6. I'll share with you my insights, for what it's worth. Your quibbles with Judaism can be applied to pretty much any aspect of life. Politics/society is a good candidate. Believe it or not, we don't live in the land of the free and home of the brave. If you peek under the surface you can discover all sorts of real nasty stuff that our society has been doing to its own citizens and others around the world for many, many years. Some people have real problems with it - most of us just accept the good and ignore or tolerate the bad and muddle through. Or you can look at the business world, or academia, etc. Pretty much anywhere you look, if you hang around long enough you will find hypocrisy, corruption and muddling through. I suspect it's because of the common denominator, which is that's what humans are like... You can choose to be upset over it, or like most people, you just find a way of tolerating it. A few people cannot tolerate it - if you have that personality, I suspect you will be fairly miserable.

  7. Be frum for yourself. Don't go through the motions just because you want to fit in or because people are watching. The whole point is to develop a special, personal and unique relationship with God. The motions are to help you develop that relationship and should be performed with that in mind.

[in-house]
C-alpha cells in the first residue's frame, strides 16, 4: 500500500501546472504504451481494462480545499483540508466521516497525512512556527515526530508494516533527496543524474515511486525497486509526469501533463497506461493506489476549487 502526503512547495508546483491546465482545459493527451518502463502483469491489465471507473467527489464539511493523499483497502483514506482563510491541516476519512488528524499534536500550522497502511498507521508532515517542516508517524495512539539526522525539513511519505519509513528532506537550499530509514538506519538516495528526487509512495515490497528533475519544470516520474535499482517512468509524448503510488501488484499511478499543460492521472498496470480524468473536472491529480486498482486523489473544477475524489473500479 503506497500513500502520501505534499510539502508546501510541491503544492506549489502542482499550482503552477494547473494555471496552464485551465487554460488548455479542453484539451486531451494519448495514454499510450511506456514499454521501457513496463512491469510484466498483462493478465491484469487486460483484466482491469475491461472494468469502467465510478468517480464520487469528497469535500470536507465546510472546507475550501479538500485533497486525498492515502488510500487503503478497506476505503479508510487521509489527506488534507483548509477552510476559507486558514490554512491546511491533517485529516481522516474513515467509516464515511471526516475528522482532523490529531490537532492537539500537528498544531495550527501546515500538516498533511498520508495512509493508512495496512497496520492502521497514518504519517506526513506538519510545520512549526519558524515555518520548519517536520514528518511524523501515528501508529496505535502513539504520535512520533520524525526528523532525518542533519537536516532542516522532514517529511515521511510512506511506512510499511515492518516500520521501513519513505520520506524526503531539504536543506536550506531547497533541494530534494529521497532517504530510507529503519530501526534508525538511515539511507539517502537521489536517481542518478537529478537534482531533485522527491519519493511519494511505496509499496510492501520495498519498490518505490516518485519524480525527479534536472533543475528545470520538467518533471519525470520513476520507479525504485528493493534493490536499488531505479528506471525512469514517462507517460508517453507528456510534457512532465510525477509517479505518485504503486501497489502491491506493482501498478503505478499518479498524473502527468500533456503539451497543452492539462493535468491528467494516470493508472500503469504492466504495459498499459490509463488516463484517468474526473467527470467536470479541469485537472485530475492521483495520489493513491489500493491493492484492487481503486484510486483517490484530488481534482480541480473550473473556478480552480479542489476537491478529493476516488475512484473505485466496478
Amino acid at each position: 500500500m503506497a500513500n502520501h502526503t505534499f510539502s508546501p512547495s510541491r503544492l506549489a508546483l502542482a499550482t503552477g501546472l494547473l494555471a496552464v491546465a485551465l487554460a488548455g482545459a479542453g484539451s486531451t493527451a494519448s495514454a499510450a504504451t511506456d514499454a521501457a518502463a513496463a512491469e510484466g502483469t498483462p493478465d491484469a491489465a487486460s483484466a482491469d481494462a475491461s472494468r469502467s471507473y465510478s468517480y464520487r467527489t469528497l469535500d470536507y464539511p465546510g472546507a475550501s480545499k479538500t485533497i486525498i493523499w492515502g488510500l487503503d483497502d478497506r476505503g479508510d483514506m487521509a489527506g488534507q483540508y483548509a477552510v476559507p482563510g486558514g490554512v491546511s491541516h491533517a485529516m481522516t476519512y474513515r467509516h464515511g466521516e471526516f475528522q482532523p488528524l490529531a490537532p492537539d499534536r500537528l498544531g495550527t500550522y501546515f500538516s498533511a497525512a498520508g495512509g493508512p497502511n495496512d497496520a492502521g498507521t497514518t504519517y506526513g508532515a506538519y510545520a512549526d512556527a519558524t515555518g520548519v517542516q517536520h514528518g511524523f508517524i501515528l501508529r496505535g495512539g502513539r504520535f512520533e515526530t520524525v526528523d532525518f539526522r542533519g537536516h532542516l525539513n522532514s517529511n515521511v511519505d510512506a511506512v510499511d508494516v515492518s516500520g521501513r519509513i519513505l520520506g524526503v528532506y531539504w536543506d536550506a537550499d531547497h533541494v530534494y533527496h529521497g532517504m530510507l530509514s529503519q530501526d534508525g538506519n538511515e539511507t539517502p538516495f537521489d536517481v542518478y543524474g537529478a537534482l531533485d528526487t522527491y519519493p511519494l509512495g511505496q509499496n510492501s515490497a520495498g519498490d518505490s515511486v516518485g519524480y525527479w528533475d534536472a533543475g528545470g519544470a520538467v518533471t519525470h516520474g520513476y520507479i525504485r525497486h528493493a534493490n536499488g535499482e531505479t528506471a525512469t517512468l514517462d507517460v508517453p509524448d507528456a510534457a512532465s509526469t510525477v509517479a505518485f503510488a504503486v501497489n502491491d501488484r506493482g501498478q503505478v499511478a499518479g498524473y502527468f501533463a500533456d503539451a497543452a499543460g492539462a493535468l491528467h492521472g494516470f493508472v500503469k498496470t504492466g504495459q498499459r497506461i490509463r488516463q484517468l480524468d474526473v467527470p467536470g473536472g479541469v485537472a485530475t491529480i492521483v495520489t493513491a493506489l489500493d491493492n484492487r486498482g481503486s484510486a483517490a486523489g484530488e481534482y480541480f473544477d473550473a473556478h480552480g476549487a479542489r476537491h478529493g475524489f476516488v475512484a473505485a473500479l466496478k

That's what makes it so pleasurable for people who get this right. You're connected not just to folks around you but to our entire history as well.
    Yes there are folks who do what they do because they don't know any better but most of us (at least that's what I'd like to think) do it for positive reasons.

  8. Rav Dessler, in Michtav Me'Eliyahu (in English it's available as Strive for Truth), has an essay on free will, and in it he talks about the idea of "mitoch shelo lishmah, bah lishmah" - that through doing mitzvot for less than ideal reasons, or with ulterior motives or whatever (lo lishmah), one will come to do those actions for the right reasons (lishmah). If I recall correctly, his take on it is - if you do mitzvot even though your heart isn't in them, if you're doing them with the goal that you should eventually do them with the proper intention, then Hashem will help you make that a reality.

    I agree with you that many people are going through the motions, at least to some extent. But that is not the ideal, and really all of us should look to you as an example for maintaining a meaningful connection with G-d in our own lives!

  9. AM - Agreed

    e-K - No doubt you are correct. But aren't jews SUPPOSED to be held to a higher standard?

    MGI - So long as that isn't all lip service, then yes

    Scraps - But that philosophy pre-supposes God is actively trying to help you do anything.